Evaluation of functional status of lymph channels will be crucial for developing an understanding of lymphatic biology, evaluating the role of the lymphatics in health and disease, as well as diagnosing patients with disorders of the lymphatic system. Once a quantifiable imaging approach for assessing lymphatic function is developed and made available for clinical study, the opportunity to assess new therapeutic strategies and pharmacologic agents may spur the development of new treatments for patients suffering from lymphatic disorders. Fortunately for lymphatic imaging, NIR technology may be simple and economic to employ. As detailed below, NIR fluorescence imaging represents the only imaging modality to date sensitive enough for the direct imaging of propulsive lymph flow through lymphatic vessels deep within tissues.
The reason for the sensitivity arises from the penetration of NIR light, optimally in the wavelength range of 750–850 nm, and the ability to stably and repeatedly re-activate NIR-excitable dyes. To illustrate the sensitivity, compare a radiotracer (whether a gamma- or positron-emitter for the nuclear imaging techniques described above) and a typical NIR fluorophore. Whether produced in a cyclotron or generator, a radiotracer relaxes only once, emitting a single photon event before becoming spent. On the other hand, once a stable NIR fluorophore relaxes in tissues generating a fluorescent photon, it can be subsequently reactivated by propagating excitation light, enabling it to relax multiple times. Since the lifetime, or the mean time that the fluorophore resides in its activated state, is on the order of a nanosecond, theoretically there can be as many as one billion fluorescent photons emitted from a single fluorescent molecule per second. Realistically, low quantum efficiencies for fluorescent photon generation, high tissue attenuation of propagating excitation and emission photons, and other instrumentation factors prevent such enormous fluorescent photon output. Nonetheless, in a study of a dual-labeled NIR optical and gamma-emitter, Houston and co-workers83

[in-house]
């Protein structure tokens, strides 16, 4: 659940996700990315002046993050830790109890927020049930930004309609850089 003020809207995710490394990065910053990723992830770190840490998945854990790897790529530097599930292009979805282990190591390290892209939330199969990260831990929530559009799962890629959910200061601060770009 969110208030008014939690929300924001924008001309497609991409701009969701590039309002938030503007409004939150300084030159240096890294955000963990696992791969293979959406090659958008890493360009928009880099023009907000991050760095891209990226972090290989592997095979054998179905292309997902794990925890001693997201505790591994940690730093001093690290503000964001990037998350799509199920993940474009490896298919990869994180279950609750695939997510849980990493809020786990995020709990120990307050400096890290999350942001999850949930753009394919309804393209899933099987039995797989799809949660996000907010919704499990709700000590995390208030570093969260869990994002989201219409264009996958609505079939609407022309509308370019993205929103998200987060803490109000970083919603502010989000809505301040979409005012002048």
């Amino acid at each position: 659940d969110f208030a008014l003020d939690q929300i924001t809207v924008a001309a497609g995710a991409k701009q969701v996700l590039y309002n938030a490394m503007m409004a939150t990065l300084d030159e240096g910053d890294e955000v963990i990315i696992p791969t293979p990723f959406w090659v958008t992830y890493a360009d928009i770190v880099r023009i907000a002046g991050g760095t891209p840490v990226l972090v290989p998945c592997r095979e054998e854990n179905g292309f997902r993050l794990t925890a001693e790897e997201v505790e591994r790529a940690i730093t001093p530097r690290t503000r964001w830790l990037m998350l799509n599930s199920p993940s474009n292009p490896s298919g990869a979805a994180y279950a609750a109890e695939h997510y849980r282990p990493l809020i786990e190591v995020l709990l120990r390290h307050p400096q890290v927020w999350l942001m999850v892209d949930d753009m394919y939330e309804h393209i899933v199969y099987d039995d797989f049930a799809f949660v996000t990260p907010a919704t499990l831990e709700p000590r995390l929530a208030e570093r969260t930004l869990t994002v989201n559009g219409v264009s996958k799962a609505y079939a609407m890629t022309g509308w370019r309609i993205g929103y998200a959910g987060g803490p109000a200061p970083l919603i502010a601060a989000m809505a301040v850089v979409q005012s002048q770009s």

found that the image quality of NIR optical imaging surpasses gamma scintigraphy in small animals, even though NIR imaging required only 800 ms of integration time while gamma scintigraphy required 15 min.
It is the high sensitivity of NIR optical imaging that allows image integration times to range from 50 ms to 800 ms, enabling rapid pharmacokinetic analysis of dye uptake75,84